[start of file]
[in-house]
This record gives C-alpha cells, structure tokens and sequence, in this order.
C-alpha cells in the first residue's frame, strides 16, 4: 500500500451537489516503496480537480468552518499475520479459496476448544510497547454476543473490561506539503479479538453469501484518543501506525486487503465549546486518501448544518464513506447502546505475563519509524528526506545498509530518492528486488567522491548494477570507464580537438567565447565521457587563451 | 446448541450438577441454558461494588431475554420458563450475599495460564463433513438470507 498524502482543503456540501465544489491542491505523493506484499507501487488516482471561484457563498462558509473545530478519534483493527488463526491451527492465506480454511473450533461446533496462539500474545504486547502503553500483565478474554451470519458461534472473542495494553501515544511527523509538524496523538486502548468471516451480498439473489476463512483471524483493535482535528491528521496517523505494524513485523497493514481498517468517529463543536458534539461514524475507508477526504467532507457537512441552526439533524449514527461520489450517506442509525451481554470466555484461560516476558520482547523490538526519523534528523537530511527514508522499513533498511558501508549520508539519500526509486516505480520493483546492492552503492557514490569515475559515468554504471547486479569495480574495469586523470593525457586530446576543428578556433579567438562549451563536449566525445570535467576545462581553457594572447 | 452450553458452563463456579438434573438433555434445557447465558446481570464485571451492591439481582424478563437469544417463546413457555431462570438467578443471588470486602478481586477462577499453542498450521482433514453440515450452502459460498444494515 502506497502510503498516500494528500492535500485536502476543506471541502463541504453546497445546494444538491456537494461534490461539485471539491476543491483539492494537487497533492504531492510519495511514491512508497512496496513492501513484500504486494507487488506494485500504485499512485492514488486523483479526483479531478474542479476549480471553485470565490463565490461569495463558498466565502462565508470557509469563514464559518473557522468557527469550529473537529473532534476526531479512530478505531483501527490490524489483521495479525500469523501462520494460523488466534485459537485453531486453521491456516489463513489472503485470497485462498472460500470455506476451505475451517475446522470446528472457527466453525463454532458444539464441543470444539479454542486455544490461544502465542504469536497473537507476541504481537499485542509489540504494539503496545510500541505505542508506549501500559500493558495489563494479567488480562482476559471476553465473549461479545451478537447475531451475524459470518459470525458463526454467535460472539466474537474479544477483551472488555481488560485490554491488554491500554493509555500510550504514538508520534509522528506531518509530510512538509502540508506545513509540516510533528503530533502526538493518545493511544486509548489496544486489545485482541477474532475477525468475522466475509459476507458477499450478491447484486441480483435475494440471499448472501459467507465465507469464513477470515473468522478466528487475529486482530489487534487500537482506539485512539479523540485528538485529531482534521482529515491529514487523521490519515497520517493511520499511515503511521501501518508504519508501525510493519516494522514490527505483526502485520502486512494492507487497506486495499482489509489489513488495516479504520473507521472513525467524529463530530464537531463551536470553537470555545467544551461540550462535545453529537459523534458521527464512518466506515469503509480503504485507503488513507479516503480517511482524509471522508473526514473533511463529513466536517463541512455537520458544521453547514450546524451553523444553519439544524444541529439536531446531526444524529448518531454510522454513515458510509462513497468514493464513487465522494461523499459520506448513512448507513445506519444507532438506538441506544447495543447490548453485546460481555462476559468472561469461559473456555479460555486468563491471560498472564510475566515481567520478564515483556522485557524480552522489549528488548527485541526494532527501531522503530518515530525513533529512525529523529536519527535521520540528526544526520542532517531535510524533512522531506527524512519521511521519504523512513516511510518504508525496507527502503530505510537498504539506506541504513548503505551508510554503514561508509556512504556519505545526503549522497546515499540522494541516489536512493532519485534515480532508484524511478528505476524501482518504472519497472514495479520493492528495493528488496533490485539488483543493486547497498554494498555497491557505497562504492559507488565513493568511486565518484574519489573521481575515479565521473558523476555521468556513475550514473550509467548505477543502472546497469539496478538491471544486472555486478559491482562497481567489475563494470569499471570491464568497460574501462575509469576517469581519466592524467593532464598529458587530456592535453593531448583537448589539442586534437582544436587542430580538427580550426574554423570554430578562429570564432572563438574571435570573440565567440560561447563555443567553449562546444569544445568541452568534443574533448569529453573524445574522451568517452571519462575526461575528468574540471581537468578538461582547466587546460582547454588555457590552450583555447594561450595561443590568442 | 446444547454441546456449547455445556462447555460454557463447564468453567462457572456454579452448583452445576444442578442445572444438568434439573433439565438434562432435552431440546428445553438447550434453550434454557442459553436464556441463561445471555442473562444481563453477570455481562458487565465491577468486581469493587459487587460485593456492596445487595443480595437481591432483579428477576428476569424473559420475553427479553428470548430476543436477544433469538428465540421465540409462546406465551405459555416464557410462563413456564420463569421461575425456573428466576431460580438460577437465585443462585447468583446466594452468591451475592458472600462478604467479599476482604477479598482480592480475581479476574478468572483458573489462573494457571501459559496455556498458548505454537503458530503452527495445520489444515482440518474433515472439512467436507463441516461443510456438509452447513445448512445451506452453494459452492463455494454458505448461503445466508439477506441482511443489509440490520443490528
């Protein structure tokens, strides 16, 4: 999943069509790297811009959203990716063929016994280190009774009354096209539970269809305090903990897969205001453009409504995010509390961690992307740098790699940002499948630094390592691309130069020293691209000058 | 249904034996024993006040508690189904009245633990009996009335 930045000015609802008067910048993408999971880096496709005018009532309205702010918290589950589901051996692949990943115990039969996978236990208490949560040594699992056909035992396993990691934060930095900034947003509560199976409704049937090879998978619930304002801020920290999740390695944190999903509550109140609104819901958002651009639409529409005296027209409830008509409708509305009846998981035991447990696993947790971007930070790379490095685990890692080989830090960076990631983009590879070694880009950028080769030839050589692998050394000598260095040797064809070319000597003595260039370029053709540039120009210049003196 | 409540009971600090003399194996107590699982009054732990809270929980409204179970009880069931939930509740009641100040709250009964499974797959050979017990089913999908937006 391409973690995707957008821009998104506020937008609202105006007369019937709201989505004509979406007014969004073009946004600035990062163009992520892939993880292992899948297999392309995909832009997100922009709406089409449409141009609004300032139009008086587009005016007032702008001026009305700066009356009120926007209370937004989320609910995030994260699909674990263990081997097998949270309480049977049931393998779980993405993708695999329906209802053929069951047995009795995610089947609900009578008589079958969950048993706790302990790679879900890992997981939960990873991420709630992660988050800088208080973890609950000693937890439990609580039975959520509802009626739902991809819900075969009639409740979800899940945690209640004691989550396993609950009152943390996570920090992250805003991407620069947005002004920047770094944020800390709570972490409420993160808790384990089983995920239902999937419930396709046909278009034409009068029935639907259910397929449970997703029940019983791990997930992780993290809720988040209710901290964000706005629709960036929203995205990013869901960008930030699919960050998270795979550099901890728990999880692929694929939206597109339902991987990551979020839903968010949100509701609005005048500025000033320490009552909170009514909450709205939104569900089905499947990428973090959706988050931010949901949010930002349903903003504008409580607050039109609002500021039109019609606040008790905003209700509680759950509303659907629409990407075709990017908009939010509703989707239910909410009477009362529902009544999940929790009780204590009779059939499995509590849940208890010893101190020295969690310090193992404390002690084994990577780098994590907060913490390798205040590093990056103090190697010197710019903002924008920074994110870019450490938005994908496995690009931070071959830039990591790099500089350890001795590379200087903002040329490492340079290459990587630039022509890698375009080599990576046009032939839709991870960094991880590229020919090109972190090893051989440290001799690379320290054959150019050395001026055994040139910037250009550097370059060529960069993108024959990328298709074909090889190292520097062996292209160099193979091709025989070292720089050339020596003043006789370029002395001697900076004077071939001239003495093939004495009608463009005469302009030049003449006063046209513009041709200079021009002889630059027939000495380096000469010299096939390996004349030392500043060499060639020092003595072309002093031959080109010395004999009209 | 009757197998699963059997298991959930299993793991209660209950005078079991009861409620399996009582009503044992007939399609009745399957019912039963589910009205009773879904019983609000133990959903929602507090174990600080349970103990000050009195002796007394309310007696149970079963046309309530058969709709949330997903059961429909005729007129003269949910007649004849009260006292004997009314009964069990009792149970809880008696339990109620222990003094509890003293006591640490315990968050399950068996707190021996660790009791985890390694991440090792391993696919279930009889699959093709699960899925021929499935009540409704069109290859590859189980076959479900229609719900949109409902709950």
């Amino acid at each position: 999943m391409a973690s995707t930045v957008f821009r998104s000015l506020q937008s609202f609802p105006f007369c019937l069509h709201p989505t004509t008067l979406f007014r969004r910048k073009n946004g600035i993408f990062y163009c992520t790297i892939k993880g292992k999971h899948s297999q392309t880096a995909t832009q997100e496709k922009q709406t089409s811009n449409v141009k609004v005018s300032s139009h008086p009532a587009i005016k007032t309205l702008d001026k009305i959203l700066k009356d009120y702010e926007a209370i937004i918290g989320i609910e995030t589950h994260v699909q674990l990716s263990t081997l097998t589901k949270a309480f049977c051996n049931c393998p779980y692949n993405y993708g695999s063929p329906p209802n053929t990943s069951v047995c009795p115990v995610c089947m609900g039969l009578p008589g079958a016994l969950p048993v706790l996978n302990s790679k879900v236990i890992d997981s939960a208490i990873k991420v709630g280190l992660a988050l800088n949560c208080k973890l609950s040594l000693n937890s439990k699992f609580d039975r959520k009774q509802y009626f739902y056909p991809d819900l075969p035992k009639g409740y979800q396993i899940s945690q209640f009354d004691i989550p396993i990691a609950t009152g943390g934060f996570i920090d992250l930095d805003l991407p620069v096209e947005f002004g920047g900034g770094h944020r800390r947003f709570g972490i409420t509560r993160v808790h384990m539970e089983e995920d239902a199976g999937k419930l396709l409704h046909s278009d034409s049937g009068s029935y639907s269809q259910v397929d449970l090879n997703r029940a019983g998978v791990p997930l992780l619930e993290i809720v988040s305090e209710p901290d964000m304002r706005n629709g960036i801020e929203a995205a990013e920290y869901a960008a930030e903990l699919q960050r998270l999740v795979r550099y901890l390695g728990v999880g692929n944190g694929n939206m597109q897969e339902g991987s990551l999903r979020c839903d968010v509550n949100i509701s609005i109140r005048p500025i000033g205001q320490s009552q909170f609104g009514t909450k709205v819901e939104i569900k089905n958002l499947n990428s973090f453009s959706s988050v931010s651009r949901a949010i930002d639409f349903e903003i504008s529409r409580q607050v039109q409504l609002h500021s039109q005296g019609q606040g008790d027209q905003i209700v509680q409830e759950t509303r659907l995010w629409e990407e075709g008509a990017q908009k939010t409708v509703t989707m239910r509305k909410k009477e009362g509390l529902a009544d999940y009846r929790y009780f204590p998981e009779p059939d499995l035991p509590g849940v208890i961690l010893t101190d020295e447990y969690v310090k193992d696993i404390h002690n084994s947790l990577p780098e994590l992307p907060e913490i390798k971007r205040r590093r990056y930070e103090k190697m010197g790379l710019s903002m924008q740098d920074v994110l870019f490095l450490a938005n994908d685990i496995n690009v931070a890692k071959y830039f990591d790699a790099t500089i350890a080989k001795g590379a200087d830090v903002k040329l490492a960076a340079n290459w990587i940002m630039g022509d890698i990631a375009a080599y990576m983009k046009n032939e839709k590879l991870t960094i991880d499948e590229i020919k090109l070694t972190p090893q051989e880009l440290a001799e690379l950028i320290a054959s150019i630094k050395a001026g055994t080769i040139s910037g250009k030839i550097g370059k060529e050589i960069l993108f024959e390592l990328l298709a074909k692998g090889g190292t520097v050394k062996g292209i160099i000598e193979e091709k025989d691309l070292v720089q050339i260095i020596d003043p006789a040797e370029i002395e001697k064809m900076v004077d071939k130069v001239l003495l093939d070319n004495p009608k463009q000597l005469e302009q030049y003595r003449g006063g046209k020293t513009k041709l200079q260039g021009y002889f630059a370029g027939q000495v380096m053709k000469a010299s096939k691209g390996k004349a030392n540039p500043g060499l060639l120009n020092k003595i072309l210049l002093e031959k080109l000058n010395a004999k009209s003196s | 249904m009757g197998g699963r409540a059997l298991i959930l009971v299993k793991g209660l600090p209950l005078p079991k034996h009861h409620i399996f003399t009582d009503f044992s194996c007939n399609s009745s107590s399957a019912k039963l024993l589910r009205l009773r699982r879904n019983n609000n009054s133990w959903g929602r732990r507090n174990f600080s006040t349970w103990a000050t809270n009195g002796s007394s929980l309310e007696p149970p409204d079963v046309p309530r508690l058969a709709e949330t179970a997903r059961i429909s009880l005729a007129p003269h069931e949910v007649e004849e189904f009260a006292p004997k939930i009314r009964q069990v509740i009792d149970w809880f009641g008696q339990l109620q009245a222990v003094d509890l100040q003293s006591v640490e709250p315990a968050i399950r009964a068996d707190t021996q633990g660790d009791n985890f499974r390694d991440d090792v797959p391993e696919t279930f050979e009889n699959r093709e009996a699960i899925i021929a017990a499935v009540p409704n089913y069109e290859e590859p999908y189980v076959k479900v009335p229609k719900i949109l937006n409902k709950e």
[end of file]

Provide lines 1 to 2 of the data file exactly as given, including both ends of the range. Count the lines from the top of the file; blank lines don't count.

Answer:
[in-house]
This record gives C-alpha cells, structure tokens and sequence, in this order.